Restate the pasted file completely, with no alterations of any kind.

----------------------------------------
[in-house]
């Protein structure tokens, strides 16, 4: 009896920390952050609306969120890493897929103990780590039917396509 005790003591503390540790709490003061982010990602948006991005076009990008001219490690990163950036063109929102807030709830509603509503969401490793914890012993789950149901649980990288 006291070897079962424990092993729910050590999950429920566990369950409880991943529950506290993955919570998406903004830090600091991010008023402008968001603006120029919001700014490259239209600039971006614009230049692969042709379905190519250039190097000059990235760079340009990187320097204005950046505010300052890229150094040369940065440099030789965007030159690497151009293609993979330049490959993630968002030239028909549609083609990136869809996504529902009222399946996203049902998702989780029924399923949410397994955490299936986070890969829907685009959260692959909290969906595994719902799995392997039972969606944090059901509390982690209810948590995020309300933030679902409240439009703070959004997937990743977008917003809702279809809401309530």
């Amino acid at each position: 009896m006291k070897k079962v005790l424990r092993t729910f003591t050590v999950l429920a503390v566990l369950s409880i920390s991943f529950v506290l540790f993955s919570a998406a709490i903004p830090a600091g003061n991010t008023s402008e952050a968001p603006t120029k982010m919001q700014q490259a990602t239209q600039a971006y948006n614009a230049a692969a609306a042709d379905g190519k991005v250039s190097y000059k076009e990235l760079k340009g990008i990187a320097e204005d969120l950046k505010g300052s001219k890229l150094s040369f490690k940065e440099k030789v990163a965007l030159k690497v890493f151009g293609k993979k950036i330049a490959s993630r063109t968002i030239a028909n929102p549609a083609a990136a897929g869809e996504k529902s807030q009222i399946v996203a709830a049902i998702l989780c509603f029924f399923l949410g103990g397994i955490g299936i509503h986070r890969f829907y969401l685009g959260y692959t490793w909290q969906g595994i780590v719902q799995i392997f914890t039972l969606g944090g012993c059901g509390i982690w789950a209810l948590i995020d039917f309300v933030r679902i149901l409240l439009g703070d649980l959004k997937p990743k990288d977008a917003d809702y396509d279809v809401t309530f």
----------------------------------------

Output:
[in-house]
């Protein structure tokens, strides 16, 4: 009896920390952050609306969120890493897929103990780590039917396509 005790003591503390540790709490003061982010990602948006991005076009990008001219490690990163950036063109929102807030709830509603509503969401490793914890012993789950149901649980990288 006291070897079962424990092993729910050590999950429920566990369950409880991943529950506290993955919570998406903004830090600091991010008023402008968001603006120029919001700014490259239209600039971006614009230049692969042709379905190519250039190097000059990235760079340009990187320097204005950046505010300052890229150094040369940065440099030789965007030159690497151009293609993979330049490959993630968002030239028909549609083609990136869809996504529902009222399946996203049902998702989780029924399923949410397994955490299936986070890969829907685009959260692959909290969906595994719902799995392997039972969606944090059901509390982690209810948590995020309300933030679902409240439009703070959004997937990743977008917003809702279809809401309530």
């Amino acid at each position: 009896m006291k070897k079962v005790l424990r092993t729910f003591t050590v999950l429920a503390v566990l369950s409880i920390s991943f529950v506290l540790f993955s919570a998406a709490i903004p830090a600091g003061n991010t008023s402008e952050a968001p603006t120029k982010m919001q700014q490259a990602t239209q600039a971006y948006n614009a230049a692969a609306a042709d379905g190519k991005v250039s190097y000059k076009e990235l760079k340009g990008i990187a320097e204005d969120l950046k505010g300052s001219k890229l150094s040369f490690k940065e440099k030789v990163a965007l030159k690497v890493f151009g293609k993979k950036i330049a490959s993630r063109t968002i030239a028909n929102p549609a083609a990136a897929g869809e996504k529902s807030q009222i399946v996203a709830a049902i998702l989780c509603f029924f399923l949410g103990g397994i955490g299936i509503h986070r890969f829907y969401l685009g959260y692959t490793w909290q969906g595994i780590v719902q799995i392997f914890t039972l969606g944090g012993c059901g509390i982690w789950a209810l948590i995020d039917f309300v933030r679902i149901l409240l439009g703070d649980l959004k997937p990743k990288d977008a917003d809702y396509d279809v809401t309530f």